Shopping for the Glory of God
by MARTI ZIMMERMAN*
- A gallon of gas: $2.25;
- A gallon of milk: $3.25;
- A gallon of bottled water: $5;
- A gallon of Starbuck’s coffee: $30.
Cash registers go “Ca-ching.” Listening to those cash registers has long been part of women’s lives as they shop for necessities of their families’ lives. Around the world, women daily head to markets to trade products they grow and craft and to buy and sell goods. The market is where women gather.
The Apostle Paul preached the Good News in the marketplace. Lydia sold purple cloth in the marketplace to finance the mission of the early church. Some of today’s fastest growing churches meet in storefronts.
Jesus knew the power of shopping and money. For example, in Matthew 6:21, Jesus reminds his followers: “For where your treasure is, there your heart will be also.”
He spoke often about the role money plays in spiritual growth. Jesus’ disciples were cautioned not to let material goods take center stage. As followers of Christ, we must make sure our spiritual values undergird our shopping choices.
Shopping malls, like earlier marketplaces, are designed to draw people. Research shows the longer you stay in a place, the more comfortable you feel and the more apt you are to make purchases. McDonald’s is remodeling many of its stores to add what is known as the “Starbucks’ touch”: wireless Internet access, reading chairs, even fireplaces to encourage folks to stick around and spend more.
While shopping has long been part of women’s work, those who live in the industrialized world today, on average, have access to more money and purchasing power than women at anytime in history. Family heirlooms once precious for their beauty and rarity, gather dust in homes filled with stuff.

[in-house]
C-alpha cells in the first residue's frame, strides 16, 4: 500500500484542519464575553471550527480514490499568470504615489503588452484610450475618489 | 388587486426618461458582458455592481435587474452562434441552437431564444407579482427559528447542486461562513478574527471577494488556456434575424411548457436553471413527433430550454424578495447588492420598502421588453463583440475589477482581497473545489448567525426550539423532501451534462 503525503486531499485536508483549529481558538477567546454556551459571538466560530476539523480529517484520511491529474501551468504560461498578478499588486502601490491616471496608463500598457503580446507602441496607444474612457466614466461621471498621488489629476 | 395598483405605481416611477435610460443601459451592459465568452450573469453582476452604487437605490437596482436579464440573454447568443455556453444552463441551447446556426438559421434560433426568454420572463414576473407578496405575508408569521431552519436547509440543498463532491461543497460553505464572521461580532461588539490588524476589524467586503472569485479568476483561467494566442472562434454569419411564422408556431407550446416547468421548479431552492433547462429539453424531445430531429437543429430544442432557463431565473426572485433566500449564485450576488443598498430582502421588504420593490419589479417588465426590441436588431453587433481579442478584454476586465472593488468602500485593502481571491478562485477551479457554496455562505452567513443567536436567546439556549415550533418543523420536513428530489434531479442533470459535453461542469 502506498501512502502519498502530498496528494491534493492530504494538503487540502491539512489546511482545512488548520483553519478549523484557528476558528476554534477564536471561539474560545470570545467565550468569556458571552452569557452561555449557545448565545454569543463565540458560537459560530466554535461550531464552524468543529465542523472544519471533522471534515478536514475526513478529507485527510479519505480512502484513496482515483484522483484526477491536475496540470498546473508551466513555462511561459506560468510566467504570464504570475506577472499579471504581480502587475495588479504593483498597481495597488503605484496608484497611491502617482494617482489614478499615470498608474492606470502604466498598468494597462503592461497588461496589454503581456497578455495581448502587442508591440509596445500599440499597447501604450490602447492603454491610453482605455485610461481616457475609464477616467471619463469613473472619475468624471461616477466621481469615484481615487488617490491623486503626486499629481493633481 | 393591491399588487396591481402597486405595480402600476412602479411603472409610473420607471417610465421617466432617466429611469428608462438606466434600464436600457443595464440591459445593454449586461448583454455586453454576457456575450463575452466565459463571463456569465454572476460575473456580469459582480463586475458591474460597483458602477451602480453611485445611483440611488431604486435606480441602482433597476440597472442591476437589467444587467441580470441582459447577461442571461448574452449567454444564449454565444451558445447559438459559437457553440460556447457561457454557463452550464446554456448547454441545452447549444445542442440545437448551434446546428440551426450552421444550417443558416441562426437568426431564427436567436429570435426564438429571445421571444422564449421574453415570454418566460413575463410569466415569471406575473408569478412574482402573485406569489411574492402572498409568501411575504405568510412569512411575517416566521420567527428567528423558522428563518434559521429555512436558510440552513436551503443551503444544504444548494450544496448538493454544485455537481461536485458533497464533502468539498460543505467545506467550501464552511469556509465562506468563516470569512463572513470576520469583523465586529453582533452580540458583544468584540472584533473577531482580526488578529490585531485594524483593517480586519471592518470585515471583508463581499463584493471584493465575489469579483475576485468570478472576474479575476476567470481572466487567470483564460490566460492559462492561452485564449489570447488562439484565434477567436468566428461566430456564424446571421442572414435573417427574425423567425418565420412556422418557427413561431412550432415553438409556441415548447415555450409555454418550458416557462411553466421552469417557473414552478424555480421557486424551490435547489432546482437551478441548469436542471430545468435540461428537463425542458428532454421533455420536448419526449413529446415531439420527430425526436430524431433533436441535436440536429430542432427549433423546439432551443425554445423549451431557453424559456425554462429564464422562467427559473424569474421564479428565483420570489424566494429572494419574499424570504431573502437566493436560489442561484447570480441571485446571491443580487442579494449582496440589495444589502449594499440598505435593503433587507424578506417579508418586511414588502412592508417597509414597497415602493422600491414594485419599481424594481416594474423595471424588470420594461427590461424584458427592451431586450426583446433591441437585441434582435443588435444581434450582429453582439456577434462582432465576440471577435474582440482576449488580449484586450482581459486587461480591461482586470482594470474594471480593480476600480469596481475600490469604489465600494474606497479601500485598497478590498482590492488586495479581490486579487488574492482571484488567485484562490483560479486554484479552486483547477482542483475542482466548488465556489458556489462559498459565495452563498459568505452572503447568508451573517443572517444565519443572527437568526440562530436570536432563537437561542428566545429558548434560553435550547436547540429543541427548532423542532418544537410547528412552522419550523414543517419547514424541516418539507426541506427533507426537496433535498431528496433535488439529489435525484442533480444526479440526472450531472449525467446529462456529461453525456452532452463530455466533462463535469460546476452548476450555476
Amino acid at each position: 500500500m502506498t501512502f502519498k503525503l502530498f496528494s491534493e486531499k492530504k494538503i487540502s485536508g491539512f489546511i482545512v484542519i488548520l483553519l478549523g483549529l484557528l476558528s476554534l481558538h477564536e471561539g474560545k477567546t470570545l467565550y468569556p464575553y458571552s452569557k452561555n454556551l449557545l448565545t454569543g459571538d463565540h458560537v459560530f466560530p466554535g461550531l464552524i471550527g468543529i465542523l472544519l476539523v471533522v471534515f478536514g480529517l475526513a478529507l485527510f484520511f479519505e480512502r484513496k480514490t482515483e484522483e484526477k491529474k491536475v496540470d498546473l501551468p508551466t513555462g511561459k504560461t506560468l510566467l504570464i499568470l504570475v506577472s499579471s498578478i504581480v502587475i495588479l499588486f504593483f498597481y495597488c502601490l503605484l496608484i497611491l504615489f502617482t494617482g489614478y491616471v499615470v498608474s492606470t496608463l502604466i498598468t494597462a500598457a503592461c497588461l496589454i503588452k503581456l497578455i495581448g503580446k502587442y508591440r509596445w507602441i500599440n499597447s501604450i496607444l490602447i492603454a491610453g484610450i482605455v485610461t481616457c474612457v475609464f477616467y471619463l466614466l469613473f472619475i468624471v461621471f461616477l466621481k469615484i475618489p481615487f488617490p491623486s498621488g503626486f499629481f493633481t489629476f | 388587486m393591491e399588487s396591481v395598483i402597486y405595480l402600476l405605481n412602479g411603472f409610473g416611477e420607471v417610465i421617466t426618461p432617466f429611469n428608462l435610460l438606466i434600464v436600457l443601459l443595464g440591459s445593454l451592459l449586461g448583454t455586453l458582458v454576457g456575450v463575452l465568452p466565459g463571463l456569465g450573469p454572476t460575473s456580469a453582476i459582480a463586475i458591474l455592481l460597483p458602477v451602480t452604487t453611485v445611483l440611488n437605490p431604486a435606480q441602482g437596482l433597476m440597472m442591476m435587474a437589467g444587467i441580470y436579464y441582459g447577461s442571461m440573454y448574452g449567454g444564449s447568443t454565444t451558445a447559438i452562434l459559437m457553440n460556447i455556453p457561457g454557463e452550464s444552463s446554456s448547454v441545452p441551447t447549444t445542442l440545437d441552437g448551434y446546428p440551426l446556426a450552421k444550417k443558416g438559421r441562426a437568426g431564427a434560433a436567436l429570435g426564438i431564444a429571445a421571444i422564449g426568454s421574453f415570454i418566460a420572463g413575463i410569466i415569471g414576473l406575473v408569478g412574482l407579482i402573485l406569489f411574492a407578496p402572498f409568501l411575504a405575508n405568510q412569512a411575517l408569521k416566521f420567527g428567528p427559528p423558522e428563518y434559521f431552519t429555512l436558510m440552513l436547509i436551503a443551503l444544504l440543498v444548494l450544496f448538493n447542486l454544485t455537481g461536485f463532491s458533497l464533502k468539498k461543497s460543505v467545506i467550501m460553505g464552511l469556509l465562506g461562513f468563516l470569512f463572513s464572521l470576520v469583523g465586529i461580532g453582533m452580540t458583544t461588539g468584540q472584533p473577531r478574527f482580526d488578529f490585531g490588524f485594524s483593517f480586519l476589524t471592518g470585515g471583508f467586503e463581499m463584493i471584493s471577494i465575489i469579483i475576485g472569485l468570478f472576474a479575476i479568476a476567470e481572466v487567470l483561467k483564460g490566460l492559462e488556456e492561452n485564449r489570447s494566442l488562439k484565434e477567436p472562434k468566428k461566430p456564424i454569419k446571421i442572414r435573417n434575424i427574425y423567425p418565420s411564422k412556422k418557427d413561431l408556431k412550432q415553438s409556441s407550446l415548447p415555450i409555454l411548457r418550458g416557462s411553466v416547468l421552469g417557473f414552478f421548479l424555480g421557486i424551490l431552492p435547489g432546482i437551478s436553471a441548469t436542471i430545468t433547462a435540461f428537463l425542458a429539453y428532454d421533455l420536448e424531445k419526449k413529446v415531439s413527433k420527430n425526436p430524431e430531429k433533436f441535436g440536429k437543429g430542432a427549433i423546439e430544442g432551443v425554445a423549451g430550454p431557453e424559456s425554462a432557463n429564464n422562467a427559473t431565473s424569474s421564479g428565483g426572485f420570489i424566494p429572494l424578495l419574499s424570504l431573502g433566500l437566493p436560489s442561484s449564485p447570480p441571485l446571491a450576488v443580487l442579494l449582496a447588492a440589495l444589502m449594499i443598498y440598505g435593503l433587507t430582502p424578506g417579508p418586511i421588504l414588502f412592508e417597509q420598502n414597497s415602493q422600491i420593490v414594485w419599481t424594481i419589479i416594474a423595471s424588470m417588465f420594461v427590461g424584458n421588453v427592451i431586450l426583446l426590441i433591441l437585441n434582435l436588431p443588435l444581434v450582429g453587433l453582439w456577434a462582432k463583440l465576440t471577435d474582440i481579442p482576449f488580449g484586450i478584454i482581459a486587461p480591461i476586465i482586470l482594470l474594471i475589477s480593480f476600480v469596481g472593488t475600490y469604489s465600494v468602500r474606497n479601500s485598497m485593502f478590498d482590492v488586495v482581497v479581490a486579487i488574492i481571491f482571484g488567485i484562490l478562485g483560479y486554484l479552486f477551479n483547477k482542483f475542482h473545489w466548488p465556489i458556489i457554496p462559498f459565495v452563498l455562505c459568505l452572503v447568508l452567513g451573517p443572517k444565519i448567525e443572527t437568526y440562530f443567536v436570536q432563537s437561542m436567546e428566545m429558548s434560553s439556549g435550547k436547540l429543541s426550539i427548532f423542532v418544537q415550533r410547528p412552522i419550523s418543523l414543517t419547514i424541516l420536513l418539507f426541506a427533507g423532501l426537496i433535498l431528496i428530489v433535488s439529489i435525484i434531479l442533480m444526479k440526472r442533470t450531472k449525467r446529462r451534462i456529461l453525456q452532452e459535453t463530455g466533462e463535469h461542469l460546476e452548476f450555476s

Many of us grew up with one pair of Sunday shoes and the anticipation of a new Easter outfit we would wear to church for the rest of the year.
Today, as we look into our closets, we wonder how the once reviled Philippine dictator’s wife, Imelda Marcos, and her excessive collection of shoes got into our homes.
We pray, “Give us this day our daily bread” and “lead us not into temptation.” Then we go shopping.
Shopping has become more than a means to meet family needs. It is a pastime, a way of life, a belief system in which many find meaning.
Our culture of advertising prom-ises wholeness and happiness if we purchase this car or that home. Credit-card debt at record highs would suggest we are a satisfied people, but research indicates we are less happy than folks in the 1950s whose houses were smaller yet they didn’t need to have yard sales to remove piles of clutter.
No matter how much we buy — the number of resale shops and weekly pick-ups by Goodwill Industries indicate we buy a lot — our stuff does not satisfy hungry hearts. The good life has become the goods life, but we yearn for something deeper.
What were dreams or wants in the 1940s are now considered needs. Shared party-line phones have been replaced by cell phones with each family member having one. One black-and-white television watched by the whole family together has been replaced by televisions in the family room, the kitchen, bedrooms, even bathrooms. Fifty-three percent of kids ages 6-17 have TVs in their bedrooms exposing them to about 20,000 advertisements a year. DVD players in cars keep children amused and quiet.
In the 1950s, families shared one bathroom and one car. Now, many children first encounter roommates and shared baths upon entering college dormitory life.
Consumer culture thrives because it taps into a deep spiritual need: desire. Desire is part of the way God created us. To be human, we need food, shelter, clothing and meaning.
Consumer products are pitched through advertising that claims these products can meet deep needs. And advertising creates new needs.
Shopping is not a sin, but shopping without checking our values is. Resolution No. 361 in The United Methodist Book of Resolutions, 2004, entitled “Privatization,” says:
“One of our values as Christians is to provide an economy that services God’s vision of abundance to all.”
To learn to shop for the glory of God, ask these questions as part of your spiritual discipline:
Where did the item come from?
We live in a global economy. Most things we purchase have made long trips, thanks to cheap petroleum and shipping costs. Workers around the world, especially the poor, are forced to compete to produce items at the cheapest prices. We love bargains but must be aware that bargain shopping is related to globalization.
When you shop, take time to check labels. Then learn about the lives and working conditions of those who are producing your goods.
While impoverished families in Indonesia or China may be better off than they would be without the work, what kind of working conditions must they endure? Do their governments enforce environmental and worker-safety laws?